In 2009, Cecile fled to South Africa to escape the marriage that had been arranged for her by her aunt. Still in South Africa, she is now 30 years old, and for the first time in 20 years, she has had contact with her elder brother, who is based in the US.

While growing up in her aunt's house, Cecile was prohibited from socializing with her peers. As a result, she never had friends and was shy and introverted.

When Cecile was 15, her aunt ordered her to be a second wife to a stranger who would take care of her. Feeling helpless, she obliged. "He is the one who took my virginity. Even though he treated me kindly, it felt like he was raping me because I did not want him. He was old enough to be my father," Cecile mumbles in a soft, sad voice.

Later on, she was forced to leave school and work in one of her aunt's clothing stores in the city. Her responsibility was to keep the shopkeepers from stealing money. It was at that time that she decided to steal from her aunt's handbag in order to board a flight to South Africa. "I regret stealing her money. I am not a thief. But I had no choice, I had to run away," Cecile tearfully declares.

Life for Cecile became even harder in a foreign country. She spoke French, not English. The money that remained after she had had to pay corrupt individuals in DRC for travelling documents was dwindling. The people she was staying with urged her to take up prostitution. She constantly worried that her aunt would come to South Africa to look for her. Fortunately, her faith in God and her sheer will to survive kept her going.

Cecile did not anticipate the day that she received a call from the ICRC Pretoria delegation asking her whether she knew someone named Baurion. "I had not seen nor spoken to my brother Baurion for 20 years, now someone was asking me over the phone if I knew him. I just froze," explains Cecile.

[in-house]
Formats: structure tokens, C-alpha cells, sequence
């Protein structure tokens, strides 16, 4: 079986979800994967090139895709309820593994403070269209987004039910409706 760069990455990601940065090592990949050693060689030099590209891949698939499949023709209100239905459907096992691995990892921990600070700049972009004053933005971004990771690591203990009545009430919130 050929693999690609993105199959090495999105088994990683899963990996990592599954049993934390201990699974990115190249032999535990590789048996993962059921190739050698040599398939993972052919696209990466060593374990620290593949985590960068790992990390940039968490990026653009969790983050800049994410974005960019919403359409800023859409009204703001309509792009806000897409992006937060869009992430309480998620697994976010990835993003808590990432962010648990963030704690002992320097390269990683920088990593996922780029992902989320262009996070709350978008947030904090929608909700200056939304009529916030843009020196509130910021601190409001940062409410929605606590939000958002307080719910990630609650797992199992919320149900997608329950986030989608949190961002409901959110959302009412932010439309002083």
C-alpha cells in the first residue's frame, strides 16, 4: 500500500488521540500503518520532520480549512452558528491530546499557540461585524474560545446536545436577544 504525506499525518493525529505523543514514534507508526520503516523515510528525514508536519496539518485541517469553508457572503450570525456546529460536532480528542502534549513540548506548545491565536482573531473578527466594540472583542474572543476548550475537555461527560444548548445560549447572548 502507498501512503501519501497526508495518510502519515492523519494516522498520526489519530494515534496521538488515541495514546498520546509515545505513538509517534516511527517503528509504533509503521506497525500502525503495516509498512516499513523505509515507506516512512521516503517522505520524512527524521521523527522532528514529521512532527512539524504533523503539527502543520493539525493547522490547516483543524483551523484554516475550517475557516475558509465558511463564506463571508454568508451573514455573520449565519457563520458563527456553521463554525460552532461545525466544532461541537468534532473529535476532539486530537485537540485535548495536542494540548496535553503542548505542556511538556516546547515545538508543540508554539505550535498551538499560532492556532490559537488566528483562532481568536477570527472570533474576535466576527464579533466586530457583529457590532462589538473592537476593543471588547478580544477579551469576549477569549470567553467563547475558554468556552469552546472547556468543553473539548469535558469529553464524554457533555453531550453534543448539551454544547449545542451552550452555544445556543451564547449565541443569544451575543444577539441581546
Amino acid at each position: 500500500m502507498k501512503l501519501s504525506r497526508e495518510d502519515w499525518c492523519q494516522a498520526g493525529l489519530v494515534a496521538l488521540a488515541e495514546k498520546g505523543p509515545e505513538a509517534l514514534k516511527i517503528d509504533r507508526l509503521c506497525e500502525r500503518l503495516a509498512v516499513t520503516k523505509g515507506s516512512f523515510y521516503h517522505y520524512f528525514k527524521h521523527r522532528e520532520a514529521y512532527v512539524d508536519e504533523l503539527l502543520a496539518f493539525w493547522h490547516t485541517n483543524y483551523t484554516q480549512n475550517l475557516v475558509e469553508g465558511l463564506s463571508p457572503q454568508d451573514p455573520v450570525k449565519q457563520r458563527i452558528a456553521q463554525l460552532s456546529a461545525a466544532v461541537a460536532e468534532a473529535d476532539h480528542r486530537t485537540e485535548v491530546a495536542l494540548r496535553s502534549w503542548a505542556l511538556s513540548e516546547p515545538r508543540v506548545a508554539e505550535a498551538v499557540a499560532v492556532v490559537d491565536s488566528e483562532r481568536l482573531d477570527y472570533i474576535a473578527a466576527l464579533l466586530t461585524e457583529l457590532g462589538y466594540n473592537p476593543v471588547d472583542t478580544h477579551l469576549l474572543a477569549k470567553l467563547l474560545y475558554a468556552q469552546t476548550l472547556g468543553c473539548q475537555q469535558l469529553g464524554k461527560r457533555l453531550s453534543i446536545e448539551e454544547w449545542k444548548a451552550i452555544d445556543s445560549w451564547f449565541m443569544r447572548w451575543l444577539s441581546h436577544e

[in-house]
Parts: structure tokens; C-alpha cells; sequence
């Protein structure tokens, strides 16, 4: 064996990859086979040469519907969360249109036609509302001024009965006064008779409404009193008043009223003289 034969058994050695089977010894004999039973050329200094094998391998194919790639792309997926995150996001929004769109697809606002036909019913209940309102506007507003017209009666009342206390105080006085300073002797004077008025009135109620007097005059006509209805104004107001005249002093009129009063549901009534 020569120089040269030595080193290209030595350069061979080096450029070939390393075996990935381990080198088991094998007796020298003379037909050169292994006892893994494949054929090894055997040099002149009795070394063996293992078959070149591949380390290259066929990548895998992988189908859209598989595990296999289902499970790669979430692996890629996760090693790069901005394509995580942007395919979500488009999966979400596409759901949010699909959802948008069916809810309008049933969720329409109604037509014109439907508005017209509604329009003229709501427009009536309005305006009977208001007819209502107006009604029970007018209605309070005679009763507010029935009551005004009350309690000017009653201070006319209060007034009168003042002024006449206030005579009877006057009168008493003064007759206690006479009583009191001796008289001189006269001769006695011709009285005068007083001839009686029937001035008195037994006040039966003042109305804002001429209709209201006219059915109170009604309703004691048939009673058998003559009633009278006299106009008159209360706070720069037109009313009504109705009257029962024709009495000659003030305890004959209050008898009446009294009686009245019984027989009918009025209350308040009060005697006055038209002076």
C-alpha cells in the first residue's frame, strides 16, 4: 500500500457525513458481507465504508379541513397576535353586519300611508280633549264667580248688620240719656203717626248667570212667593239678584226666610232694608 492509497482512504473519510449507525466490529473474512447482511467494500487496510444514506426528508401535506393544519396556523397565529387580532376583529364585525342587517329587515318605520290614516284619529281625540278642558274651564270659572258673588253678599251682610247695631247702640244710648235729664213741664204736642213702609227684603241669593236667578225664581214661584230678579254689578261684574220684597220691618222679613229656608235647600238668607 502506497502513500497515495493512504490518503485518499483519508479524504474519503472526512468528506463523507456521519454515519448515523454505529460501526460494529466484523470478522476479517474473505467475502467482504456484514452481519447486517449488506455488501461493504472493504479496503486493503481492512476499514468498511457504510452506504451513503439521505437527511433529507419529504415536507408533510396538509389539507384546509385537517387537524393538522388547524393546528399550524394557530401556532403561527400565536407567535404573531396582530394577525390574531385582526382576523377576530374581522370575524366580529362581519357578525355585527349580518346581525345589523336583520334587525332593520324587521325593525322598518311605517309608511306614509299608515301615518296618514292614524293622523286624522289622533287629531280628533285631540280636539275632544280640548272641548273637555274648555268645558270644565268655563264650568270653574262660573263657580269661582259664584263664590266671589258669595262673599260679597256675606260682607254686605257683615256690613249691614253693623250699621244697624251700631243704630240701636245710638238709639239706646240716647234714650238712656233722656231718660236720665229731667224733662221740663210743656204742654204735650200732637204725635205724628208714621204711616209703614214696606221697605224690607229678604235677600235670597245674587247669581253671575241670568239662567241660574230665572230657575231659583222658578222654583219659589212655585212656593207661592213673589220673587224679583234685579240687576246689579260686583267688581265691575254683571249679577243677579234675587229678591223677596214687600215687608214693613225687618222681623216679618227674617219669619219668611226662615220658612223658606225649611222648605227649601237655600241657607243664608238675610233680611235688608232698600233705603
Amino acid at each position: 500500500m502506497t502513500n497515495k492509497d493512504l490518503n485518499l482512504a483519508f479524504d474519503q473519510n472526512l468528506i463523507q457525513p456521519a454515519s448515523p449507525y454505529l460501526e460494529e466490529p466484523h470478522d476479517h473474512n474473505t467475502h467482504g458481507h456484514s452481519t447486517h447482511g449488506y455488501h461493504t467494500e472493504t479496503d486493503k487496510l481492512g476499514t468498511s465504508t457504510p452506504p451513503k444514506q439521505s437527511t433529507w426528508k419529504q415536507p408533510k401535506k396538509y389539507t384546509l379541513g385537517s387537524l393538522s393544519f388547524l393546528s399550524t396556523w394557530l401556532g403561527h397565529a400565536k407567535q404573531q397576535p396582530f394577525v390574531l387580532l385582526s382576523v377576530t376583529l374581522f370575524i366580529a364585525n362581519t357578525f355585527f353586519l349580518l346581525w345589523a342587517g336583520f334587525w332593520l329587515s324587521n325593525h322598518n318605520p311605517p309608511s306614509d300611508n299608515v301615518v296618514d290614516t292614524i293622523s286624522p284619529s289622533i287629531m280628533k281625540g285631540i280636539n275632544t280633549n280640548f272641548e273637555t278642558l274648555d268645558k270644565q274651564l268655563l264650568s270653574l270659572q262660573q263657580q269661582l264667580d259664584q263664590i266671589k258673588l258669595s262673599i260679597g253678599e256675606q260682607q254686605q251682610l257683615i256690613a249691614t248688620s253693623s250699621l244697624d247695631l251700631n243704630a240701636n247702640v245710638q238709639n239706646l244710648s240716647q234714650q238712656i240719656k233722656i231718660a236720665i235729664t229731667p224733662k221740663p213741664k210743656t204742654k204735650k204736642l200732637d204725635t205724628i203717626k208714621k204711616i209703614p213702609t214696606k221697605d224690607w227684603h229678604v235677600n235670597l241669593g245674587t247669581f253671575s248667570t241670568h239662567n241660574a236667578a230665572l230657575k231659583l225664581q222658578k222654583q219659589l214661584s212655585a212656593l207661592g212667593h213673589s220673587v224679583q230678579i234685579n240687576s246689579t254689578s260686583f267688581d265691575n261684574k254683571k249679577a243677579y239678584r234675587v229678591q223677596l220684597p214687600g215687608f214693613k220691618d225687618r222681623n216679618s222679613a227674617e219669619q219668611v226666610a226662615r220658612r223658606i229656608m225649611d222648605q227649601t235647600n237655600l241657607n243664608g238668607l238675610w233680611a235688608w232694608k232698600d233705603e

While Cecile had been enduring hardship in South Africa, her elder brother Baurion in the US had been on a mission to find her. He had told his friends how he was longing to find his sister to fulfil his father's wish to enrol her in school.

He had taken a friend's advice to send a tracing request to the American Red Cross. Upon receiving the tracing request from the American Red Cross, the Restoring Family Links team at the ICRC Pretoria delegation began to search for Cecile, contacting the Congolese community in South Africa.

"The mere mention of my brother's name, and the fear that it could be my aunt tracing me, left me with mixed emotions," admits Cecile. To ascertain if it was indeed her brother who was tracing her, she, too, wrote a Red Cross message, in which she requested proof of identity from Baurion.

"When I saw his picture my heart was filled with sadness. I was sad that I had gone through a lot of hardship while my brother was living a good life. For a moment I blamed him for what I had gone through. I thought, if he had been there he would have protected me," reasons Cecile.

But now she says her life has completely changed for the better since the ICRC and the American Red Cross connected her with her brother, who supports her financially. "He calls me every day and asks me silly questions like do I have a boyfriend," she states, bursting with laughter. She says he tells her every day that he is going to put her through school, as he did with her other two siblings.

Cecile is happy that even though her brother is miles away from her, she feels a sense of belonging, and that helps her deal with the hardships she has experienced.

*Fictitious name used to protect privacy

For more on the work of the International Committee of the Red Cross' Pretoria delegation, please click here.